5. Non-nutritional anemia: Malaria, thalassemia, G6PD deficiency and tuberculosis in Indonesia. Asia Pac J Clin Nutr. 2020;29(Suppl 1):S32-S40. doi:                              10.6133/apjcn.202012_29(S1).04.

6. Maternal biomarker patterns for metabolism and inflammation in pregnancy are influenced by multiple micronutrient supplementation and associated with              child  biomarker patterns and nutritional status at 9-12 years of age. PLoS One. 2020 Aug 7;15(8):e0216848. doi: 10.1371/journal.pone.0216848. eCollection            2020.

7. A genetic approach to study the relationship between maternal Vitamin D status and newborn anthropometry measurements: the Vitamin D pregnant mother          (VDPM) cohort study. J Diabetes Metab Disord. 2020 Jan 27;19(1):91-103. doi: 10.1007/s40200-019-00480-5. eCollection 2020 Jun.

8. Obesity in the Balinese is associated with FTO rs9939609 and rs1421085 single nucleotide polymorphisms. PeerJ. 2020 Jan 3;8:e8327. doi:                                        10.7717/peerj.8327. eCollection 2020.

9. Sex-linked genetic diversity originates from persistent sociocultural processes at microgeographic scales. R Soc Open Sci. 2019 Aug 28;6(8):190733. doi:                 10.1098/rsos.190733. eCollection 2019 Aug.

10. Vitamin D deficiency status and its related risk factors during early pregnancy: a cross-sectional study of pregnant Minangkabau women, Indonesia. BMC                 Pregnancy Childbirth. 2019 May 22;19(1):183. doi: 10.1186/s12884-019-2341-4.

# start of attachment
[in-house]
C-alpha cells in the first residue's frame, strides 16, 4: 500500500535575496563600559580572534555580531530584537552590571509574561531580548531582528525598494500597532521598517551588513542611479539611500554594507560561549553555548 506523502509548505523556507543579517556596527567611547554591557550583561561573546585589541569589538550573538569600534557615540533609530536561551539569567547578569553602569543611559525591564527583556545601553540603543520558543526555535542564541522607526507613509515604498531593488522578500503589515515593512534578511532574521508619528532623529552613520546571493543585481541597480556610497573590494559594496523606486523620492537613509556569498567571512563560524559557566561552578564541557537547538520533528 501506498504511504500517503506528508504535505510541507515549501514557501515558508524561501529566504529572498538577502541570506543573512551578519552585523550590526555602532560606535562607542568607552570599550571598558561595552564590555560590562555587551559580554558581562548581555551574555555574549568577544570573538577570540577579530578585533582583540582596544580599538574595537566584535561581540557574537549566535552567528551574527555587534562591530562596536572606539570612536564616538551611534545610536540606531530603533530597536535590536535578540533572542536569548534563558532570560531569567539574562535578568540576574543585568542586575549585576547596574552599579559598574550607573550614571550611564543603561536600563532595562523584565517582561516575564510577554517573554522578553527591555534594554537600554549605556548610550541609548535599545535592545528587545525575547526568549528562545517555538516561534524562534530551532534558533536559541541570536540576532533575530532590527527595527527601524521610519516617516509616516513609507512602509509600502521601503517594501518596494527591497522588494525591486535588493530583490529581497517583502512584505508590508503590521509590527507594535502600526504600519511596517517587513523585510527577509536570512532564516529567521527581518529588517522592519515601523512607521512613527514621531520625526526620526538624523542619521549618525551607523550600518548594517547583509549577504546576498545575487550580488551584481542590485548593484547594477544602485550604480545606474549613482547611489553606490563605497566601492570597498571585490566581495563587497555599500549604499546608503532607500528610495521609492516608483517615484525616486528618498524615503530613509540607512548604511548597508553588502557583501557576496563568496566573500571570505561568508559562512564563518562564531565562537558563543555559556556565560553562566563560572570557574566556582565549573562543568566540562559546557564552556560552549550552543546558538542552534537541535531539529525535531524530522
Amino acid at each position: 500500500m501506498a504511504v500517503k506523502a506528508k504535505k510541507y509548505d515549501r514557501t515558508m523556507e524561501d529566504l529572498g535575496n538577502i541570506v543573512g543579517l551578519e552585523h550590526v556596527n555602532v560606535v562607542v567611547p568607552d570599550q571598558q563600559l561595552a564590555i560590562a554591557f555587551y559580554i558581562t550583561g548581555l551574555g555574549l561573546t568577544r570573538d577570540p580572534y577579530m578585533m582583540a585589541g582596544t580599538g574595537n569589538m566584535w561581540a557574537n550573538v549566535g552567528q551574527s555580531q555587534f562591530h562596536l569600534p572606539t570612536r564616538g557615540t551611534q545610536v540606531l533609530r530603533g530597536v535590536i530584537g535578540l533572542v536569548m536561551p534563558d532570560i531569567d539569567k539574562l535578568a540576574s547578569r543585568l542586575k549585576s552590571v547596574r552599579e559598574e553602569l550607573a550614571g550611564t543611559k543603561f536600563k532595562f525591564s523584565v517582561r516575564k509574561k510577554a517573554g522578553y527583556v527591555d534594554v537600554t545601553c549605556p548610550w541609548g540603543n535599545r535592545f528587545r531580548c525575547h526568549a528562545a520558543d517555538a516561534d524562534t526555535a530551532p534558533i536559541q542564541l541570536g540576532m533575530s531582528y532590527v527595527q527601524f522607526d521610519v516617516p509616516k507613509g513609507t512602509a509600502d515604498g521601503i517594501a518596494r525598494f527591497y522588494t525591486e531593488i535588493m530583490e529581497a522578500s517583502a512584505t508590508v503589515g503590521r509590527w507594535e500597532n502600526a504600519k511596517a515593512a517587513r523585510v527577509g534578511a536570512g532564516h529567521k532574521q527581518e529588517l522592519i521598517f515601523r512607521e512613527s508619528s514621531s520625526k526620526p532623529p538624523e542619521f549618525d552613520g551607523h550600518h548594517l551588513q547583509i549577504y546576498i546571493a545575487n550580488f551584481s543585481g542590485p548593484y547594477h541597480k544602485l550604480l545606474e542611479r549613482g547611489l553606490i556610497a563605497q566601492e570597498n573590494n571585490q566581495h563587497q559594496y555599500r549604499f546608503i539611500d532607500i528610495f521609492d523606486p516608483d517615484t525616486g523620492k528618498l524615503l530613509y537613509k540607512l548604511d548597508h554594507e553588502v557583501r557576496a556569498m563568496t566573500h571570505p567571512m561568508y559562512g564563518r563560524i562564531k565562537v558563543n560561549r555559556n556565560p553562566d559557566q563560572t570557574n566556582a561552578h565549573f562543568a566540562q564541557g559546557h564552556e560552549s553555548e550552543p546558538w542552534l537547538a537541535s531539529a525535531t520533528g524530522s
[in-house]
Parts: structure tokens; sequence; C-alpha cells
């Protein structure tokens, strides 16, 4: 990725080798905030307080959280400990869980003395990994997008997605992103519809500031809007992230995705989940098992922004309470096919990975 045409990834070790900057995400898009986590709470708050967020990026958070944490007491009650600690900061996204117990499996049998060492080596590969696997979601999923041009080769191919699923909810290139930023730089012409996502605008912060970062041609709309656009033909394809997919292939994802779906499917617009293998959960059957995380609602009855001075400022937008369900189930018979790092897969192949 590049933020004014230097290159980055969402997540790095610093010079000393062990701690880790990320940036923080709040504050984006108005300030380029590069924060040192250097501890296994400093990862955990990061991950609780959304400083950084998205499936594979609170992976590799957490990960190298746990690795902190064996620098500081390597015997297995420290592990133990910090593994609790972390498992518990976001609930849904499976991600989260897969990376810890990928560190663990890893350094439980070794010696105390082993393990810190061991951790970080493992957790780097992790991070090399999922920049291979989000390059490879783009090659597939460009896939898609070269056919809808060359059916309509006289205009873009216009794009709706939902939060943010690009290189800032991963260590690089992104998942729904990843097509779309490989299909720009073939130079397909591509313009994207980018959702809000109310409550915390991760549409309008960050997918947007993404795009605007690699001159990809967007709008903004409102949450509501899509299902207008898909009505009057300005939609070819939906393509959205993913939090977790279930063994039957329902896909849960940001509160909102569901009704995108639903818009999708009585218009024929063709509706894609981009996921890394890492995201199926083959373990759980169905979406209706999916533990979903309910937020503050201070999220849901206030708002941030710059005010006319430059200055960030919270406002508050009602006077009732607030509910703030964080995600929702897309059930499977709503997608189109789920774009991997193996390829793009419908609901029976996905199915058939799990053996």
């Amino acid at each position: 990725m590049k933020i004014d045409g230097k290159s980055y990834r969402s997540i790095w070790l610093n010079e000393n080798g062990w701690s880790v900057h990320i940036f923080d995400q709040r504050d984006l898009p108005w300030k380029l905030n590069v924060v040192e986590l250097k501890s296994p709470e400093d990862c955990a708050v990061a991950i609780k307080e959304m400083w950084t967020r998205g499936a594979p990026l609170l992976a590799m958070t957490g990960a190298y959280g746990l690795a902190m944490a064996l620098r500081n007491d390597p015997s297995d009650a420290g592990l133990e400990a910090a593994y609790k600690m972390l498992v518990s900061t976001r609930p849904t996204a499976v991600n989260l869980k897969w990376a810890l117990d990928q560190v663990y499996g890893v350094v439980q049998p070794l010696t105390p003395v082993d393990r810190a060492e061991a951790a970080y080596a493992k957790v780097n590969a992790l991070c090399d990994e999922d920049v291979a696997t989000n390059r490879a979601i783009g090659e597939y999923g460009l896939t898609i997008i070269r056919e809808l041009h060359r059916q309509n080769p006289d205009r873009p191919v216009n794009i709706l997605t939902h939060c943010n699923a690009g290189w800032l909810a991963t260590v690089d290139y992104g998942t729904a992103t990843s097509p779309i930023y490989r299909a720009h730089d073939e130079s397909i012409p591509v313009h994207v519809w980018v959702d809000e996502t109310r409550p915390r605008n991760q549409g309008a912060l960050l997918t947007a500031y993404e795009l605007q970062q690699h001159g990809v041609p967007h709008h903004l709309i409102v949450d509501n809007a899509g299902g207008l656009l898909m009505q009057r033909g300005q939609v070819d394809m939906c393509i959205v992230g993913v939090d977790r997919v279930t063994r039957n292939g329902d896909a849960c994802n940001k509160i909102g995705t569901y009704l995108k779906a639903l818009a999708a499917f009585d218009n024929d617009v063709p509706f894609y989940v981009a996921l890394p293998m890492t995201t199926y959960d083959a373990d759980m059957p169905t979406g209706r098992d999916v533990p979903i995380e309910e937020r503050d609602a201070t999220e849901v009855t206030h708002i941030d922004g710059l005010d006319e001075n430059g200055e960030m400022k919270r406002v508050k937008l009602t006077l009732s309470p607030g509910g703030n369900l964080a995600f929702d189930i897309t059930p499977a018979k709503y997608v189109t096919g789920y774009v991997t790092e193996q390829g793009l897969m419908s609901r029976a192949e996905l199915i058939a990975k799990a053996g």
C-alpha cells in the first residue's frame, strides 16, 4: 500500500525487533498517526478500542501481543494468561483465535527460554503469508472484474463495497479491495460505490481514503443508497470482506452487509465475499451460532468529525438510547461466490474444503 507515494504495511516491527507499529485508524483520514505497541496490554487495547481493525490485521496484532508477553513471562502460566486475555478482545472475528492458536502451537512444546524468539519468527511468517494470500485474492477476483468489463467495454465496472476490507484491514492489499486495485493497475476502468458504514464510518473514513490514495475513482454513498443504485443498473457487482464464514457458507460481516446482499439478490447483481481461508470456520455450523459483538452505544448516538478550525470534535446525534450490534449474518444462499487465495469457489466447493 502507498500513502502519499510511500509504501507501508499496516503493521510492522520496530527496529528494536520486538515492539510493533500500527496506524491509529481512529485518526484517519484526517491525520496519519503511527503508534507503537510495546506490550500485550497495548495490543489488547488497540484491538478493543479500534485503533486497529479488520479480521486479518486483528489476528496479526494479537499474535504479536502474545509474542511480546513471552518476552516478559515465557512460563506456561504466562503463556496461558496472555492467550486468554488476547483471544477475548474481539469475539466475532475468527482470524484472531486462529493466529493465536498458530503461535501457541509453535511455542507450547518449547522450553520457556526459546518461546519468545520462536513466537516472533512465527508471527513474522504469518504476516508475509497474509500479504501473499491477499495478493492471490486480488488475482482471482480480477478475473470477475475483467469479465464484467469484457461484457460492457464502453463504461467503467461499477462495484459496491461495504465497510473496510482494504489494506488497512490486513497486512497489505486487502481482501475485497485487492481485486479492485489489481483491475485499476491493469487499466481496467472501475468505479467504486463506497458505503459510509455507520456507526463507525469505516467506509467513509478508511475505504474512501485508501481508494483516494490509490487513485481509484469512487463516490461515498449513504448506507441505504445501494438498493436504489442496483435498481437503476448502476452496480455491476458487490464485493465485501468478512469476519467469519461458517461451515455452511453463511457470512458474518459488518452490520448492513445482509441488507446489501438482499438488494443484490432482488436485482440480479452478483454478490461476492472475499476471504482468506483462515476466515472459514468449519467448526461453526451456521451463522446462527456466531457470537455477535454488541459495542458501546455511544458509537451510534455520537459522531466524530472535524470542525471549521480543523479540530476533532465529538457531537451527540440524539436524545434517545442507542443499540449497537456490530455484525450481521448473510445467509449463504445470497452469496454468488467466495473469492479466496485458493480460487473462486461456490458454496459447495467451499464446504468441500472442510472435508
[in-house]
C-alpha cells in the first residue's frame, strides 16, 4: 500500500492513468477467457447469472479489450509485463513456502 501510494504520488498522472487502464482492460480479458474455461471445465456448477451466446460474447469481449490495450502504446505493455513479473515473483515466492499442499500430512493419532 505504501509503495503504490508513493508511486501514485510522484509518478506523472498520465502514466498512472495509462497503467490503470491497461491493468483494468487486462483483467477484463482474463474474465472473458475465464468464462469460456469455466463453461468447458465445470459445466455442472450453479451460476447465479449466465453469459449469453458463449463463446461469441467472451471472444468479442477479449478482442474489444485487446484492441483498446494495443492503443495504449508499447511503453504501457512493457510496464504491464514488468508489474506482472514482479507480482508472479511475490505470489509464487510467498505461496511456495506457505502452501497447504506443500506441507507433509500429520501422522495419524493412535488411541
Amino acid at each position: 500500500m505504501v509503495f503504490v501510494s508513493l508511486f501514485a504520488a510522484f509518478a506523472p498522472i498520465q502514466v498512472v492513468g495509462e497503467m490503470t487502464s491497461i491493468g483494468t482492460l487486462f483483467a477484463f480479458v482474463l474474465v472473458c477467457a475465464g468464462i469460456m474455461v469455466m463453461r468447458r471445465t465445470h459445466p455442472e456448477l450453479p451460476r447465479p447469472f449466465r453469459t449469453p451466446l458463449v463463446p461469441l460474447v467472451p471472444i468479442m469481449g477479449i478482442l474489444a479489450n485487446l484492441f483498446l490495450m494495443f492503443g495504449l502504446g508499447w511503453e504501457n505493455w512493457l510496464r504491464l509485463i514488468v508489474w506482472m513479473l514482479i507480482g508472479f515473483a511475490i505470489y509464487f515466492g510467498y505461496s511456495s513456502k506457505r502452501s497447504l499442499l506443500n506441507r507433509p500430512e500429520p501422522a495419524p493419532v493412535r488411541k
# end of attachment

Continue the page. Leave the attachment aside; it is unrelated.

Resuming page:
11. Obesity risk and preference for high dietary fat intake are determined by FTO rs9939609 gene polymorphism in selected Indonesian adults. Asia Pac J Clin               Nutr. 2019;28(1):183-191. doi: 10.6133/apjcn.201903_28(1).0024.

12. Placental mitochondrial DNA copy number is associated with reduced birth weight in women with placental malaria. Placenta. 2019 May;80:1-3. doi:                          10.1016/j.placenta.2019.03.005. Epub 2019 Mar 15.

13. Polymorphisms of Aldose Reductase (ALR2) Regulatory Gene are Risk Factors for Diabetic Retinopathy in Type-2 Diabetes Mellitus Patients in Bali, Indonesia.        Open Ophthalmol J. 2018 Oct 18;12:281-288. doi: 10.2174/1874364101812010281. eCollection 2018.

14. Increased mitochondrial DNA copy number in maternal peripheral blood is associated with low birth weight in Lombok, Indonesia. Placenta. 2018 Oct;70:1-3.           doi: 10.1016/j.placenta.2018.08.001. Epub 2018 Aug 9.

15. Placental weight ratio affects placental mRNA expression of insulin-like growth factor-I and long isoform of the leptin receptor in Plasmodium                                       falciparuminfected pregnant women. Asia Pac J Clin Nutr. 2016 Dec;25(Suppl 1):S75-S82.

16. From 'lactose intolerance' to 'lactose nutrition'.

17. Uncoupling protein 2 gene polymorphisms are associated with obesity. Cardiovasc Diabetol. 2012 Apr 25;11:41. doi: 10.1186/1475-2840-11-41.

18. Association of beta3-adrenergic receptor (ADRB3) Trp64Arg gene polymorphism with obesity and metabolic syndrome in the Balinese: a pilot study. BMC Res         Notes. 2011 May 27;4:167. doi: 10.1186/1756-0500-4-167.